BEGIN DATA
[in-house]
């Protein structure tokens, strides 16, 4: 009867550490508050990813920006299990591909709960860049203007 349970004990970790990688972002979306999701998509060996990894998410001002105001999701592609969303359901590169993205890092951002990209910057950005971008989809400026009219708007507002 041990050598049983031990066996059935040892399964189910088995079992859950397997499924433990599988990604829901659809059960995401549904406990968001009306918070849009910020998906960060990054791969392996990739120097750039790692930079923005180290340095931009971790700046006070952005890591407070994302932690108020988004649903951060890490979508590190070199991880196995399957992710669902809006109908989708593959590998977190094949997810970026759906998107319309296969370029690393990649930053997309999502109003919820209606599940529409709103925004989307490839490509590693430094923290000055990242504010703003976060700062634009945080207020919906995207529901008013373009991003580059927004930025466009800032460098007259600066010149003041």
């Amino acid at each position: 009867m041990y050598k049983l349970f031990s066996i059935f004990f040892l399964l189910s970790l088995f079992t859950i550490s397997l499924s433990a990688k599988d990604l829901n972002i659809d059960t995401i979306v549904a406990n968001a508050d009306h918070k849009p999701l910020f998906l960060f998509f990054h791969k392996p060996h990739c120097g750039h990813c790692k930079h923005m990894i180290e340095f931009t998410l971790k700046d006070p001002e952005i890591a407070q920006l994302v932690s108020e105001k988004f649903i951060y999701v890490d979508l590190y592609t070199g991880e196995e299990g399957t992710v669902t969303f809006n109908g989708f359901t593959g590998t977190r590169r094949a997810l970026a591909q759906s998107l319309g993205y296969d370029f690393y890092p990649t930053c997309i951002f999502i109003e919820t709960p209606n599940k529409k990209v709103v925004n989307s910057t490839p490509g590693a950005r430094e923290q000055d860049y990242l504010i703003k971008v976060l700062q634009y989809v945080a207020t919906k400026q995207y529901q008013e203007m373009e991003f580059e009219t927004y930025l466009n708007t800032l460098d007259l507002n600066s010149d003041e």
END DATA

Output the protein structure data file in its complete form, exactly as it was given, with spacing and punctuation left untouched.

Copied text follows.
[in-house]
């Protein structure tokens, strides 16, 4: 009867550490508050990813920006299990591909709960860049203007 349970004990970790990688972002979306999701998509060996990894998410001002105001999701592609969303359901590169993205890092951002990209910057950005971008989809400026009219708007507002 041990050598049983031990066996059935040892399964189910088995079992859950397997499924433990599988990604829901659809059960995401549904406990968001009306918070849009910020998906960060990054791969392996990739120097750039790692930079923005180290340095931009971790700046006070952005890591407070994302932690108020988004649903951060890490979508590190070199991880196995399957992710669902809006109908989708593959590998977190094949997810970026759906998107319309296969370029690393990649930053997309999502109003919820209606599940529409709103925004989307490839490509590693430094923290000055990242504010703003976060700062634009945080207020919906995207529901008013373009991003580059927004930025466009800032460098007259600066010149003041």
């Amino acid at each position: 009867m041990y050598k049983l349970f031990s066996i059935f004990f040892l399964l189910s970790l088995f079992t859950i550490s397997l499924s433990a990688k599988d990604l829901n972002i659809d059960t995401i979306v549904a406990n968001a508050d009306h918070k849009p999701l910020f998906l960060f998509f990054h791969k392996p060996h990739c120097g750039h990813c790692k930079h923005m990894i180290e340095f931009t998410l971790k700046d006070p001002e952005i890591a407070q920006l994302v932690s108020e105001k988004f649903i951060y999701v890490d979508l590190y592609t070199g991880e196995e299990g399957t992710v669902t969303f809006n109908g989708f359901t593959g590998t977190r590169r094949a997810l970026a591909q759906s998107l319309g993205y296969d370029f690393y890092p990649t930053c997309i951002f999502i109003e919820t709960p209606n599940k529409k990209v709103v925004n989307s910057t490839p490509g590693a950005r430094e923290q000055d860049y990242l504010i703003k971008v976060l700062q634009y989809v945080a207020t919906k400026q995207y529901q008013e203007m373009e991003f580059e009219t927004y930025l466009n708007t800032l460098d007259l507002n600066s010149d003041e």